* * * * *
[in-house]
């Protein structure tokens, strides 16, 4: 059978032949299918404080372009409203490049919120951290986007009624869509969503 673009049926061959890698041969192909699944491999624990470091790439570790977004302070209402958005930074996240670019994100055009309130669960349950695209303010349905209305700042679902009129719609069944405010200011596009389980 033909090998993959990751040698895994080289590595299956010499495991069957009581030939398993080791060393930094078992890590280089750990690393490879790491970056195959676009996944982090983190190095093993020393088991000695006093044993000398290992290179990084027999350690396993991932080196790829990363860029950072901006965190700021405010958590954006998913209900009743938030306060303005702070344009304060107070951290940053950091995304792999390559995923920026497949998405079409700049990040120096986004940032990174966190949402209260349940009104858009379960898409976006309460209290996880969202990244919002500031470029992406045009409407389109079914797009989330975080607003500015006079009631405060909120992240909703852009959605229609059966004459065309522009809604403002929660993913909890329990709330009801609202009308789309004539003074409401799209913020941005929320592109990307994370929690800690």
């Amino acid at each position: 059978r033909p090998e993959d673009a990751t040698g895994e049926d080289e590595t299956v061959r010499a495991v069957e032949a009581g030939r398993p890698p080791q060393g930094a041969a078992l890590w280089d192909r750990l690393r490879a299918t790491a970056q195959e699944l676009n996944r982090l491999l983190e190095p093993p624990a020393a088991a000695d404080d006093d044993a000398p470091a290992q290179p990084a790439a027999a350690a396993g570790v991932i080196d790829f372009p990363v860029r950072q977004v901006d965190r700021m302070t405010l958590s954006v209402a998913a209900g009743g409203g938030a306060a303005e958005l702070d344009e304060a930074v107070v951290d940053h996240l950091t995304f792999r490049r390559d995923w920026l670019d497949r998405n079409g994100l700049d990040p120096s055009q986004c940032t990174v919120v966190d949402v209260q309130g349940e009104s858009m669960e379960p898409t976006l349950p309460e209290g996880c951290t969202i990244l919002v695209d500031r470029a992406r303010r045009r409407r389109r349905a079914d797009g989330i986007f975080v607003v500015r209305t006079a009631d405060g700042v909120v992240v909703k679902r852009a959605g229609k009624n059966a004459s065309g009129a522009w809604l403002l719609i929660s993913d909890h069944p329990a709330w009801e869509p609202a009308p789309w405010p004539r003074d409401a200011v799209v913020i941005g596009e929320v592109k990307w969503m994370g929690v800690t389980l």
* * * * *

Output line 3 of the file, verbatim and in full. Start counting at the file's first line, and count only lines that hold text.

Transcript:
């Amino acid at each position: 059978r033909p090998e993959d673009a990751t040698g895994e049926d080289e590595t299956v061959r010499a495991v069957e032949a009581g030939r398993p890698p080791q060393g930094a041969a078992l890590w280089d192909r750990l690393r490879a299918t790491a970056q195959e699944l676009n996944r982090l491999l983190e190095p093993p624990a020393a088991a000695d404080d006093d044993a000398p470091a290992q290179p990084a790439a027999a350690a396993g570790v991932i080196d790829f372009p990363v860029r950072q977004v901006d965190r700021m302070t405010l958590s954006v209402a998913a209900g009743g409203g938030a306060a303005e958005l702070d344009e304060a930074v107070v951290d940053h996240l950091t995304f792999r490049r390559d995923w920026l670019d497949r998405n079409g994100l700049d990040p120096s055009q986004c940032t990174v919120v966190d949402v209260q309130g349940e009104s858009m669960e379960p898409t976006l349950p309460e209290g996880c951290t969202i990244l919002v695209d500031r470029a992406r303010r045009r409407r389109r349905a079914d797009g989330i986007f975080v607003v500015r209305t006079a009631d405060g700042v909120v992240v909703k679902r852009a959605g229609k009624n059966a004459s065309g009129a522009w809604l403002l719609i929660s993913d909890h069944p329990a709330w009801e869509p609202a009308p789309w405010p004539r003074d409401a200011v799209v913020i941005g596009e929320v592109k990307w969503m994370g929690v800690t389980l």